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Corollary A: Free will allows that no one’s fate is irreversibly cast in stone. Destiny is the result of many choices made over a very long time. But even at the eleventh hour, consistently better choices can ameliorate and redirect the outcomes of history, on a personal and on up to national levels. The Law of Nature allows that everyone can change. This is the eternal and best hope of even the seemingly worst among us.

Corollary B: The intricate workings of karma are unfathomable to the human mind. Asking why events happen is productive only insofar as it’s instructive as to how personal beliefs, attitudes and behavior can be improved to generate better results. Then, the most practical question to ask is, “What is the best way to respond to immediate events now?”

Corollary C: It’s best to forswear ignorant meddling. Life is infinitely complex. Humans can’t possibly fathom the far reaching effects of their actions. The best results come from listening to and acting on conscience without imposing selfish ego.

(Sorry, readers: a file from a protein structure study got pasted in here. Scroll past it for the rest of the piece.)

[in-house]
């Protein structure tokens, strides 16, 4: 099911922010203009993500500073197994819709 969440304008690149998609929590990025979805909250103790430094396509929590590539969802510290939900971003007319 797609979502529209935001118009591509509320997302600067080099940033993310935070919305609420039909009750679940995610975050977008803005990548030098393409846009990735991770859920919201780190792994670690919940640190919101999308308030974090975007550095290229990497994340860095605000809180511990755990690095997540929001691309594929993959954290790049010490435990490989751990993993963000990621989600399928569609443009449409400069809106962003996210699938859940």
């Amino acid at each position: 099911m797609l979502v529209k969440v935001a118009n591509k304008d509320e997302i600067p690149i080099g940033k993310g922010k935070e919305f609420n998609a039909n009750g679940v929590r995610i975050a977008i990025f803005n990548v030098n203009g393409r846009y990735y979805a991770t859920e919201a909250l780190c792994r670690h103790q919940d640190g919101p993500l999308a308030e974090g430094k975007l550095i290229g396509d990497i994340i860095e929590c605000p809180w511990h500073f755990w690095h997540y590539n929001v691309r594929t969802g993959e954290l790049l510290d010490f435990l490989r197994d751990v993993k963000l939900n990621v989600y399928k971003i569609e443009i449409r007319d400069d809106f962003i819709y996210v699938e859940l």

Corollary D: The atheist uses personal suffering as proof that either God does not exist, or that God is so cruel and unjust that this being deserves no trust, respect or allegiance. The answer is, that human suffering is a consequence of consistently poor choices made over a very long time. The opportunity inherent in suffering is to take responsibility for making better choices, beginning with an acceptance of and realignment with the basic axioms of life.

Corollary E: The Law of Karma operates without exceptions. Ignorance is no excuse. Violate it only at your own peril. Nature and Nature’s God cannot be fooled or circumvented. There’s no way to cheat. Nature can’t bet bribed. Conscience can’t be bought off.